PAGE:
The second variable in our strategic considerations is whether it makes sense to use exclusion words. Exclusion words are words that do not contain letters that we have already tested. They allow us to learn more about which letters are or are not present in the final word. For instance, in the two examples below we use a smart word start and then an exclusion word next which not only ignores but actually avoids all the letters used in the first attempt, even when successful. This allows us to learn more about which letters we should be using.

An exclusion strategy could be used for attempts number 2 and attempt number 3 in principle, like in the two examples below:

Obviously, the drawback of using an exclusion strategy is that we are not going to be able to guess the word because we are purposely excluding the letters we know are in the final word!

There are other aspects of the strategy that we should be using that we could in principle test: for instance, when should we start using words with double letters? If we take the smart word start, I believe we should exclude words with double letters and the same of course apply with the exclusion strategy too. So, all in all we can now compare four different strategies:

StrategyUse Smart Start?Exclusion words

We run a Montecarlo simulation of all four strategies, setting 1000 games each and we find the following performance per strategy

success rate: 0.955 0.963 0.964 0.974
average success attempt: 4.322 4.09 4.09 4.263

All strategies perform very well overall, with a success rate above 95%. The distribution of successful attempts is gaussian as expected, with a peak at attempt 4. Obviously, any exclusion strategy will preclude the possibility to guess the word at attempts number 2. So the take-home message is the following: if we want to maximize the probability of finding the word we should use strategy number #4 which gives us the highest success rate of 97%. However, that high success rate comes at the expense of renouncing the possibility of finding a guess at attempts 1-3. If we want to maximize early successful attempts (at the expense of success rate) we should go for strategies 2 or 3.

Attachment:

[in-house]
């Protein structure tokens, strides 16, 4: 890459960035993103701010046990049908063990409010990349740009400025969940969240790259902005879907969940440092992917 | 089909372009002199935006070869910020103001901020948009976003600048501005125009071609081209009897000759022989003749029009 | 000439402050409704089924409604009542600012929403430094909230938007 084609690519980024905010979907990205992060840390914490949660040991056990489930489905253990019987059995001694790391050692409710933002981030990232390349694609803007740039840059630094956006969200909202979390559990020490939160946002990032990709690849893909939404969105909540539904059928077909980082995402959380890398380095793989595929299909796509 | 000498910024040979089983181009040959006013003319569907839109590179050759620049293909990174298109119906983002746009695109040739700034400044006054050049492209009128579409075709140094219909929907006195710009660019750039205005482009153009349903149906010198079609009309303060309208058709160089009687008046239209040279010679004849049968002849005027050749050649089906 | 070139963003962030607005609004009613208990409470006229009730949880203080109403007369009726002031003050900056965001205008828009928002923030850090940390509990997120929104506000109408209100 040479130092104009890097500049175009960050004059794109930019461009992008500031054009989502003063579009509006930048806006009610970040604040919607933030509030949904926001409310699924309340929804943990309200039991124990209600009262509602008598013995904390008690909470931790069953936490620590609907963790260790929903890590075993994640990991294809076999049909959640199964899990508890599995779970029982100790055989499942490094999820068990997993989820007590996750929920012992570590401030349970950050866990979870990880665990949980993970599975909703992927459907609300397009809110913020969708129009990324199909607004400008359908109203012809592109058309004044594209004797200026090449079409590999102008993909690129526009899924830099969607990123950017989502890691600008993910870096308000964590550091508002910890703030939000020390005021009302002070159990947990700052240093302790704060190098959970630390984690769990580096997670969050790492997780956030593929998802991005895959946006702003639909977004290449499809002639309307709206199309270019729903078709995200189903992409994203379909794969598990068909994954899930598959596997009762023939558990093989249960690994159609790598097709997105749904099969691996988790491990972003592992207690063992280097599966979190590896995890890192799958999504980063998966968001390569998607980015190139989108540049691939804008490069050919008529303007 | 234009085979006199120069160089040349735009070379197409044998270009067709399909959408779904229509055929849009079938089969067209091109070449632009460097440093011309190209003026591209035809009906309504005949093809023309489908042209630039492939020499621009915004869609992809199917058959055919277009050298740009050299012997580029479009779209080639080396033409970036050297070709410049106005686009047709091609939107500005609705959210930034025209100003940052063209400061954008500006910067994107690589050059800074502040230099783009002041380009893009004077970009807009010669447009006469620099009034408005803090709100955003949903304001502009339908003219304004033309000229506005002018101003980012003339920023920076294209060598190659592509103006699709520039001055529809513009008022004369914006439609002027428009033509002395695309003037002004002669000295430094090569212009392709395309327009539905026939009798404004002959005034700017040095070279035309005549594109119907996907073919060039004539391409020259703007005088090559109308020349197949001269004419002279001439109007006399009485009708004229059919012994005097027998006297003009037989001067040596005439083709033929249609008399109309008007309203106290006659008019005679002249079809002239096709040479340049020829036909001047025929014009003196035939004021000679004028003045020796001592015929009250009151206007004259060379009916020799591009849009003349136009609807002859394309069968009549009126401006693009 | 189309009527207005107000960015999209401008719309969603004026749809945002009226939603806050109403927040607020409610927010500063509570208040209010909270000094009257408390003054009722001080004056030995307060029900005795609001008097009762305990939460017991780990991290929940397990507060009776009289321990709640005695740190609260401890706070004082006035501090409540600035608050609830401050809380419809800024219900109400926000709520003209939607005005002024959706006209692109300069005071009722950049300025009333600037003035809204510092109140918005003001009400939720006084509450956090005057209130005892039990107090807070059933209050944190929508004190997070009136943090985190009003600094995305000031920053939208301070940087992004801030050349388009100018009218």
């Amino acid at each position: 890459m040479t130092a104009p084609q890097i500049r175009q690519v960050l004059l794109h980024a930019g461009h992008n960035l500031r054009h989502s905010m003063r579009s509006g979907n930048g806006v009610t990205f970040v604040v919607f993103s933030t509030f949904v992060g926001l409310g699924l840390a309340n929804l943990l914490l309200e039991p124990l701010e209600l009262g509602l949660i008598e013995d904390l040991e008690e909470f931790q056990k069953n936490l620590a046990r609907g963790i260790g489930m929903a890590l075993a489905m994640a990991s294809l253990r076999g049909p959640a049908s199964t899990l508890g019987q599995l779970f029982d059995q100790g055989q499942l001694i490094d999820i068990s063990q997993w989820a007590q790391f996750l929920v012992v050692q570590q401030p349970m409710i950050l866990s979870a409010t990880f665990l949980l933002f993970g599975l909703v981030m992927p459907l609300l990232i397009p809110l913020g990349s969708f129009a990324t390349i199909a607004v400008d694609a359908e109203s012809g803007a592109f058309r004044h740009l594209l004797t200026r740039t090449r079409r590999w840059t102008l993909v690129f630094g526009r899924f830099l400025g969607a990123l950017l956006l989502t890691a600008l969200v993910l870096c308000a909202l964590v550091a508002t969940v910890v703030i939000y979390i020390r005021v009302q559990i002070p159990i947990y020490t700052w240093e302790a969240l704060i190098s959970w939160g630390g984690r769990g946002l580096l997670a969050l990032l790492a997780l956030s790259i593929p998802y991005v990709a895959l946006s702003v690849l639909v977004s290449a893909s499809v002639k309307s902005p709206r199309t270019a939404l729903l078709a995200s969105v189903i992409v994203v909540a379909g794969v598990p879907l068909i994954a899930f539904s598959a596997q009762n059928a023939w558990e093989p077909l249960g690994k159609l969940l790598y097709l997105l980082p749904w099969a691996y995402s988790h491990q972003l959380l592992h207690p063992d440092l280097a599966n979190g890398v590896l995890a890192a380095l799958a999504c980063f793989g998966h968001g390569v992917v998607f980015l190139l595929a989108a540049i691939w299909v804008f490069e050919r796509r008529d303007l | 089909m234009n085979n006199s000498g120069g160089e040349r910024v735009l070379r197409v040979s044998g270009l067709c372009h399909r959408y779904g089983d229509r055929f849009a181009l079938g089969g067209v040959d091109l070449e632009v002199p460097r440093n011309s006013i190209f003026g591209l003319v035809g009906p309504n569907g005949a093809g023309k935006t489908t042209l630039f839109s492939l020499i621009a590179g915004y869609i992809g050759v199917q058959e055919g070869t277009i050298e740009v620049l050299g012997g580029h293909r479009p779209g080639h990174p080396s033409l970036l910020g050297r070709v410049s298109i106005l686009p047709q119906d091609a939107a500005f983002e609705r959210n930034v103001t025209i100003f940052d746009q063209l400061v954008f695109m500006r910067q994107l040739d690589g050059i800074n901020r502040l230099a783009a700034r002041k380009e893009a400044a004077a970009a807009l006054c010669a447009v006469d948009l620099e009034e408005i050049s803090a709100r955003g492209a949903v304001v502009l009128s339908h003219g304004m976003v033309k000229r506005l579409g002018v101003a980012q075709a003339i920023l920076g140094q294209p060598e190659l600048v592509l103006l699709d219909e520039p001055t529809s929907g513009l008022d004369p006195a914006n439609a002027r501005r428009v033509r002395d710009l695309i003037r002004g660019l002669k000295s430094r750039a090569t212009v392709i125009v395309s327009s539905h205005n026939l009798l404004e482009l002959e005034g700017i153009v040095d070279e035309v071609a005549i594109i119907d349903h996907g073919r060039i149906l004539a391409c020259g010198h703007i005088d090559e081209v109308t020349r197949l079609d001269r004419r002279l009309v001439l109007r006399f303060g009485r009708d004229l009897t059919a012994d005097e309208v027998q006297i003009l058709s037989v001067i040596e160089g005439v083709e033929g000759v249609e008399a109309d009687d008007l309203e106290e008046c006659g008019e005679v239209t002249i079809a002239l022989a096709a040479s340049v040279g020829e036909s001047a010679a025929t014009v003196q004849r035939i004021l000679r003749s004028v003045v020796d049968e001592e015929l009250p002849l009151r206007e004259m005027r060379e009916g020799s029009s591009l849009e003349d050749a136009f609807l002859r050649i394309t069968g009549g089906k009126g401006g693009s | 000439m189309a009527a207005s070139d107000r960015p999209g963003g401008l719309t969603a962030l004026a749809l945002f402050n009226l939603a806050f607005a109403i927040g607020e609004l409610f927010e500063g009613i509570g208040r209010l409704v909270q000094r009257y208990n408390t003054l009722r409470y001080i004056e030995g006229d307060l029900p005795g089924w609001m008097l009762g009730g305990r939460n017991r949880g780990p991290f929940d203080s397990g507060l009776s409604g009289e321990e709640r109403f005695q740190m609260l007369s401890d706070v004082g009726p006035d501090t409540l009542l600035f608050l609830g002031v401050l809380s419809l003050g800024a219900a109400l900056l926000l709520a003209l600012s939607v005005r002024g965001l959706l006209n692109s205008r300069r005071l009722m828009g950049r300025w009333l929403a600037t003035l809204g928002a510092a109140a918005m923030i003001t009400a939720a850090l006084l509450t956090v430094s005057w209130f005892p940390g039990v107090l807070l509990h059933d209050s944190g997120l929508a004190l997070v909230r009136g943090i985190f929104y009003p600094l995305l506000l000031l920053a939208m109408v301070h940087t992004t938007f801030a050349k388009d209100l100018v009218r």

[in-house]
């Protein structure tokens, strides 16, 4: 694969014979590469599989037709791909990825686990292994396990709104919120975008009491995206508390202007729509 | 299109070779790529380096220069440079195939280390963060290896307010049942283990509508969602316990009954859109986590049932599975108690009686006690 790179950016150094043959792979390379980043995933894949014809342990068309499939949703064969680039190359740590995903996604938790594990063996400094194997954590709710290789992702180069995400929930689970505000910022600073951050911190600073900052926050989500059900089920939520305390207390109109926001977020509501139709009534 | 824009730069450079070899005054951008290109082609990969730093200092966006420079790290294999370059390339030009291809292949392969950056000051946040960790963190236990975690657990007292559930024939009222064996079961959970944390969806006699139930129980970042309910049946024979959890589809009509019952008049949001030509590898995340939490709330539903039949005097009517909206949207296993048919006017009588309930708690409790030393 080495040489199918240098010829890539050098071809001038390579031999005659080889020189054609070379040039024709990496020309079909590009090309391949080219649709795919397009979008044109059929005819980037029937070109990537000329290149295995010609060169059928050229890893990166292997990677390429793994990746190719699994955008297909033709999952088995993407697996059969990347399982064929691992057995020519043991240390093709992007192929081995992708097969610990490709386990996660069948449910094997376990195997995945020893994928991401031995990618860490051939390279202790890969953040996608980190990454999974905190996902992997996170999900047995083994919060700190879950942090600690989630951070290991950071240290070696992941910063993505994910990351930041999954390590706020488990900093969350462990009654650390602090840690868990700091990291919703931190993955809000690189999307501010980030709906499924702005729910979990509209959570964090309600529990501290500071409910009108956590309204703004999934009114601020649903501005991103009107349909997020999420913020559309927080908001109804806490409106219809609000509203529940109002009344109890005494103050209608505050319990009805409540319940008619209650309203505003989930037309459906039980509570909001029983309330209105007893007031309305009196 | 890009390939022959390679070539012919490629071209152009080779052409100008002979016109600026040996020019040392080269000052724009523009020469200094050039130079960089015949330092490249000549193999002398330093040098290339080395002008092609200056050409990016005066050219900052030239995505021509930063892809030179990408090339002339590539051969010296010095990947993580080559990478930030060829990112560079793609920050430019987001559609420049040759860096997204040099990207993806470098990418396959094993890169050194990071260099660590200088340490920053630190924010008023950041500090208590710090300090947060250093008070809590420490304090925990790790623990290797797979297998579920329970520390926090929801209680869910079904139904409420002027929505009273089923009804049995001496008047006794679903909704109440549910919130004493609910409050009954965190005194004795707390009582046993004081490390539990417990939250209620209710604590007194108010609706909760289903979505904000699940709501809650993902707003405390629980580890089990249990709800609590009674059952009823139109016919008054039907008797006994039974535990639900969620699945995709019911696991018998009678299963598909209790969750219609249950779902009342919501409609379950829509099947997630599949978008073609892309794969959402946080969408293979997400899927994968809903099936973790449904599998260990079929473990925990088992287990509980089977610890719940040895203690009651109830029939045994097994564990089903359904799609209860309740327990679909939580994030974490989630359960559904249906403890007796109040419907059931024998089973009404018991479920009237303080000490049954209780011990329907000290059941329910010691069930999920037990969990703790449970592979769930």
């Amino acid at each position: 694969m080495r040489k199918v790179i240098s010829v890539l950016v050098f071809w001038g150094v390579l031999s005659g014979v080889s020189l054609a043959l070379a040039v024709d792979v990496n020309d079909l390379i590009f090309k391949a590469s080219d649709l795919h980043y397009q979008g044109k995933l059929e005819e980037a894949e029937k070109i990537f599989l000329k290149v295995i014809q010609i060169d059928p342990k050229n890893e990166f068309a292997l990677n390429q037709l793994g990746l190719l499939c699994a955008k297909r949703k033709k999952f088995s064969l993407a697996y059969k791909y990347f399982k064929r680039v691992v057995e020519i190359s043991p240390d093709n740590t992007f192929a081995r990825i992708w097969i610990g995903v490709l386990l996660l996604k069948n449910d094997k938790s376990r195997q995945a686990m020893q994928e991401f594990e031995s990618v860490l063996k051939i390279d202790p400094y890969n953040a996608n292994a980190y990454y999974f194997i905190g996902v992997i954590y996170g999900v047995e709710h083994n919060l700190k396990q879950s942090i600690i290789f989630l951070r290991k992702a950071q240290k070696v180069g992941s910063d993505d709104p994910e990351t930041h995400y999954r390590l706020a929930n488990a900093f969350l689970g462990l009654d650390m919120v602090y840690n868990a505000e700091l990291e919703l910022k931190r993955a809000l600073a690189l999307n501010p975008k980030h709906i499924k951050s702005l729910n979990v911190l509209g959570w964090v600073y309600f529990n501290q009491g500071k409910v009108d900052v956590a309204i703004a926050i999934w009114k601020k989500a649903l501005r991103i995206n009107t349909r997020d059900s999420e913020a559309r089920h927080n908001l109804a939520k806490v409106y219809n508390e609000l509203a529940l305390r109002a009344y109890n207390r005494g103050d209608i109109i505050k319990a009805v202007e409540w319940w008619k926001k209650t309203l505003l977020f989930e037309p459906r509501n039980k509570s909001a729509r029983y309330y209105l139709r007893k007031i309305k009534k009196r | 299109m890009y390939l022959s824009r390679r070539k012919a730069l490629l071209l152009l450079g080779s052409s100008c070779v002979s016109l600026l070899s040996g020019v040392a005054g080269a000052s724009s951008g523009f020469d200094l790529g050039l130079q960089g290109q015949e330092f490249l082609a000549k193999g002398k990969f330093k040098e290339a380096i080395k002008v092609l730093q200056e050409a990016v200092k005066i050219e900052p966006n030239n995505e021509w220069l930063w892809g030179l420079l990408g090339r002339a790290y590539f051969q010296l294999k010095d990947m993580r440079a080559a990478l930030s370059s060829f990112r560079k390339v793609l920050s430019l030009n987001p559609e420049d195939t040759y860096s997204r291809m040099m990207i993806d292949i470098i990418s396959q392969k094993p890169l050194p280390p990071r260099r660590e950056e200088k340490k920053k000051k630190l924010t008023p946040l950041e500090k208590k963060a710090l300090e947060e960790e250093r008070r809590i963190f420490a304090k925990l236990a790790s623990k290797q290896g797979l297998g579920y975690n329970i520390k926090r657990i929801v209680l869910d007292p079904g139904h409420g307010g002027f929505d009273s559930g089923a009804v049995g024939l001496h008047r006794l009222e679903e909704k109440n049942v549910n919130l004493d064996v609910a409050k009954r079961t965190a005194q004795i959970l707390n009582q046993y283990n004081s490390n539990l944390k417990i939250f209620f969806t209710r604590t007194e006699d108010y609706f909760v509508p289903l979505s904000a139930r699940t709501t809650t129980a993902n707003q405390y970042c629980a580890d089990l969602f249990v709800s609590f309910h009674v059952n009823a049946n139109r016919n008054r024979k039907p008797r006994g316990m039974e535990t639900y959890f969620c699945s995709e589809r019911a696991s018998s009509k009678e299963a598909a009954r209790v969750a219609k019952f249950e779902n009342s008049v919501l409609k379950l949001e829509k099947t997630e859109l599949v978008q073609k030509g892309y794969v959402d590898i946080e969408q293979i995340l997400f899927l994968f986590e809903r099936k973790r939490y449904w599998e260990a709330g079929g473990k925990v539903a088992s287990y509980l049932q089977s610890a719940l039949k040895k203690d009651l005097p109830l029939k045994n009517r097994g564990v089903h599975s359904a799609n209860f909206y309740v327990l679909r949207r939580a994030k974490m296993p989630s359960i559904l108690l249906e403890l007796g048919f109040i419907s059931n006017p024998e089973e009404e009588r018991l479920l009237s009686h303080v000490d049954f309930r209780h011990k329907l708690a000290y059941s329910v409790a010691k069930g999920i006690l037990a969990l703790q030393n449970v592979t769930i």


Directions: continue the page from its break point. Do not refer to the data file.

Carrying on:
Interestingly enough, the system can also be used to evaluate how difficult a word is. For instance, in the example below we try to solve the word QUERY (left) or DRINK (right)

To solve the daily wordle

Scientific conferences at the time of COVID

The social restrictions caused by the pandemic have annihilated the galaxy of scientific conferences as we knew it. Many conferences have tried to move online, in the same way we moved 1-to-1 meetings or teaching online: we applied a linear transposition trying to virtually recreate the very experience we were having when traveling physically (for good and for bad). I would argue that the linear translation of a physical conference to the virtual space, has managed to successfully reproduce almost all of the weaknesses, without, however, presenting almost any of the advantages. This is not surprising because we basically tried to enforce old content to a new medium, ignoring the limits and opportunities that the new medium could offer.

Online conferences like online journals

Something similar happened in science before, when journals transitioned from paper to the web: for years, the transition was nothing more than the digital representation of a printed page (and for many journals, this still holds true). In principle, an online journal is not bound to the physical limitation on the number of pages; it can offer new media experiences besides the classical still figure, such as videos or interactive graphs; it could offer customisable user interfaces allowing the reader to pick their favourite format (figures at the end? two columns? huge fonts?); it does not longer differentiate between main and supplementary figures; it costs less to produce and zero to distribute; etc, etc. Yet – how many journals are currently taking full advantage of these opportunities? The only one that springs to mind is eLife and, interestingly enough, it is not a journal that transitioned online but one that was born online to begin with. Transitions always carry a certain amount of inherent inertia with them and the same inertia was probably at play when we started translating physical conferences to the online world. Rather than focusing on the opportunities that the new medium could offer, we spent countless efforts on try to parrot the physical components that were limiting us. In principle, online conferences:

  • Can offer unlimited partecipation: there is no limit to the number of delegates an online conference can accomodate.
  • Can reduce costing considerably: there is no need for a venue and no need for catering; no printed abstract book; no need to reimbourse the speakers travel expenses; unlimimted partecipants imply no registrations, and therefore no costs linked to registration itself. This latter creates an interesting paradox: the moment we decide to limit the number of participants, we introduce an activity that then we must mitigate with registration costs. In other words: we ask people to pay so that we can limit their number, getting the worst of both worlds.
  • Can work asyncronously to operate on multiple time zones. The actual delivery of a talk does not need to happen live, nor does the discussion.
  • Can prompt new formats of deliveries. We are no longer forced to be sitting in a half-lit theatre while following a talk so we may as well abandon video tout-court and transform the talk into a podcast. This is particularly appealing because it moves the focus from the result to its meaning, something that often gets lost in physical conferences.